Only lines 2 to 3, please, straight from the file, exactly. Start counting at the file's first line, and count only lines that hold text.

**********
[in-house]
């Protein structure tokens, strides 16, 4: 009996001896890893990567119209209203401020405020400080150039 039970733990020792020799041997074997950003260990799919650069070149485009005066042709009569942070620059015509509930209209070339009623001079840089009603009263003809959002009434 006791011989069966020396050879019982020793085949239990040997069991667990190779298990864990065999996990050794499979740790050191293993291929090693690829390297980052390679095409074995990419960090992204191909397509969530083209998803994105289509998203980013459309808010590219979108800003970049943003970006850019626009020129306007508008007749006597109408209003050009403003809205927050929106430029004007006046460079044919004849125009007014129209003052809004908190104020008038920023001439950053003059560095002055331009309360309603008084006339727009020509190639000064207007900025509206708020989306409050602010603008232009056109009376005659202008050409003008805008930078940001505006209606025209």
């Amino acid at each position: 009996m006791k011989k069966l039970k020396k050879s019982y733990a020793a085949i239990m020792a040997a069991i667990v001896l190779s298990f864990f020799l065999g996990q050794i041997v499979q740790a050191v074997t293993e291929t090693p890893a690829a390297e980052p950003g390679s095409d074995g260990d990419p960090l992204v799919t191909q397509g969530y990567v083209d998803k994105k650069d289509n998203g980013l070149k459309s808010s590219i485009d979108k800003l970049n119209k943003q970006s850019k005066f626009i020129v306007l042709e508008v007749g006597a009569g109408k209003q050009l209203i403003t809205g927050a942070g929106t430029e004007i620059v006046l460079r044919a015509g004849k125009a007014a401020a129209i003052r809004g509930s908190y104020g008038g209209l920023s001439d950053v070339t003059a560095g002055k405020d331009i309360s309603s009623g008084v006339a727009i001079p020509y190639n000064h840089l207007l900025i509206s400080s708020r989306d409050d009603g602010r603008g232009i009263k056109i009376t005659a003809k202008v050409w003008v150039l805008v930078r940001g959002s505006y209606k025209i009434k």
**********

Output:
């Protein structure tokens, strides 16, 4: 009996001896890893990567119209209203401020405020400080150039 039970733990020792020799041997074997950003260990799919650069070149485009005066042709009569942070620059015509509930209209070339009623001079840089009603009263003809959002009434 006791011989069966020396050879019982020793085949239990040997069991667990190779298990864990065999996990050794499979740790050191293993291929090693690829390297980052390679095409074995990419960090992204191909397509969530083209998803994105289509998203980013459309808010590219979108800003970049943003970006850019626009020129306007508008007749006597109408209003050009403003809205927050929106430029004007006046460079044919004849125009007014129209003052809004908190104020008038920023001439950053003059560095002055331009309360309603008084006339727009020509190639000064207007900025509206708020989306409050602010603008232009056109009376005659202008050409003008805008930078940001505006209606025209």
């Amino acid at each position: 009996m006791k011989k069966l039970k020396k050879s019982y733990a020793a085949i239990m020792a040997a069991i667990v001896l190779s298990f864990f020799l065999g996990q050794i041997v499979q740790a050191v074997t293993e291929t090693p890893a690829a390297e980052p950003g390679s095409d074995g260990d990419p960090l992204v799919t191909q397509g969530y990567v083209d998803k994105k650069d289509n998203g980013l070149k459309s808010s590219i485009d979108k800003l970049n119209k943003q970006s850019k005066f626009i020129v306007l042709e508008v007749g006597a009569g109408k209003q050009l209203i403003t809205g927050a942070g929106t430029e004007i620059v006046l460079r044919a015509g004849k125009a007014a401020a129209i003052r809004g509930s908190y104020g008038g209209l920023s001439d950053v070339t003059a560095g002055k405020d331009i309360s309603s009623g008084v006339a727009i001079p020509y190639n000064h840089l207007l900025i509206s400080s708020r989306d409050d009603g602010r603008g232009i009263k056109i009376t005659a003809k202008v050409w003008v150039l805008v930078r940001g959002s505006y209606k025209i009434k």